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Responding to a Hit and Run Accident

Posted on in Car Accidents

Wisconsin personal injury attorney, Wisconsin car crash lawyer, car crash, injuriesCar accidents are a stressful experience that no one wants to be involved in. However, to ensure that everyone is as safe as possible, the law requires people involved in a car accident to remain on the scene and render aid if possible. Unfortunately, not everyone follows this requirement. This can lead to hit and run accidents. These are accidents where one of the drivers flees the scene, leaving the other driver to deal with the aftermath alone.

A report by the National Highway Traffic Safety Administration reveals that these types of accidents result in over a thousand deaths each year. Fortunately, there are steps that victims of a hit and run accident can take in order to recover for their injuries. Many of these steps involve attempting to track down the driver through witnesses and security camera footage, but even if they cannot be found, there may be other options, such as using the police or the victim's insurance company.

How to Find the Driver

The best way to recover in a hit and run accident is to track down the other driver and bring them to court. While many people are disoriented immediately following an accident, taking in as many identifying details as possible, such as a license plate number, is ideal. However, if that is not possible due to the shock of the accident, it can also help to speak to people who witnessed the accident. They may have had a better perspective and were able to see and remember details of the other car. The other possibility, especially for accidents near intersections, is to use traffic camera footage to identify the fleeing car.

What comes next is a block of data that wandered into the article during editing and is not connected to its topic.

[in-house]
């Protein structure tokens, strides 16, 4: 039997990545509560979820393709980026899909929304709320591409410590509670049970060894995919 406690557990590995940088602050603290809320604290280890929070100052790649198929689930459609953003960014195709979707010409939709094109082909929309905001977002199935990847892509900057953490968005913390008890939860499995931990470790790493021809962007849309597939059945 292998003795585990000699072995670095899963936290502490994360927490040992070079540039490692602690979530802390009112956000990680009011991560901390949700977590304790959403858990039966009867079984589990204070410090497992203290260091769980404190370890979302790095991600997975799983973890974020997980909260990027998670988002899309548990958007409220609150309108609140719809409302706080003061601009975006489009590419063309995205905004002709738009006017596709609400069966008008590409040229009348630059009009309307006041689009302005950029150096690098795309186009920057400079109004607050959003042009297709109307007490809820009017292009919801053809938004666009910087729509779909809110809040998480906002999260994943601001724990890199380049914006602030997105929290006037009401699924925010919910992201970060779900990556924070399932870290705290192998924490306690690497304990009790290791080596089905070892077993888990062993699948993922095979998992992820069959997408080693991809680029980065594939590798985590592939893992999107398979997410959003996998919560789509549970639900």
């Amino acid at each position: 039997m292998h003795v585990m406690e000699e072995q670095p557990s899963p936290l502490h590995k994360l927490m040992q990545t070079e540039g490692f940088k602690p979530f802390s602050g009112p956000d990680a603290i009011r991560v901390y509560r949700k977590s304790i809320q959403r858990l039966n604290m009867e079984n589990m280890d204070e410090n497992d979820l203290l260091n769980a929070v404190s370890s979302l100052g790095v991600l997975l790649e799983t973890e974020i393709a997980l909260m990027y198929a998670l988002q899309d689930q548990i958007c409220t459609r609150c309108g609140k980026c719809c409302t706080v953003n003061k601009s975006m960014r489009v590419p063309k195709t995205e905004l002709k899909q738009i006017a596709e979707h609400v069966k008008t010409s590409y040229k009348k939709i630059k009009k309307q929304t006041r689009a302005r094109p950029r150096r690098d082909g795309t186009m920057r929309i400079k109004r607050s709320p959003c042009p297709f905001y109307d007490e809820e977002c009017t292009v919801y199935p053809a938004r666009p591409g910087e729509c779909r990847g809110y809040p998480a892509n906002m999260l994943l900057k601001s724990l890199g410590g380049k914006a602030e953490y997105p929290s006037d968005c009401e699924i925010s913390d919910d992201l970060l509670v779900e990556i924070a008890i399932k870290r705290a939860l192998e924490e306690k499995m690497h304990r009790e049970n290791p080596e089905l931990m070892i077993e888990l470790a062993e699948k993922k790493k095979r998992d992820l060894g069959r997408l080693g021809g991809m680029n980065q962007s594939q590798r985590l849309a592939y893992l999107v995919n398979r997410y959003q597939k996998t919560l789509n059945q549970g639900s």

If You Cannot Find the Driver

Even if the driver cannot be found, it is still important to file a report with the police. This is because some hit and run drivers later come to regret leaving the scene. They often report back to the police themselves, and the report can help match them to their victim at a later date.

The other option for a person looking to recover for their hit and run-induced injuries is to file a claim against their own insurance. Some insurance policies include provisions for accidents involving uninsured drivers. Several years ago, Wisconsin passed Act 14, which revised the definition of an uninsured motorist to include accidents caused by hit and run drivers. These drivers are referred to as “phantom” drivers and also include drivers of vehicles that cause an accident without actually hitting or making contact with the damaged vehicle.

The updated definitions include:

  • There must be evidence provided by someone other than the car accident victim that corroborates the incident;
  • The car accident victim must report the incident to law enforcement within 72 hours of the accident; and
  • The car accident victim must file a statement, which is made under oath, attesting to the facts of the incident.

If you or one of your loved ones was recently injured in a traffic accident, seek help from an experienced Milwaukee personal injury attorney today. Our qualified attorneys are here to help fight for you to get the full and fair compensation that you deserve.

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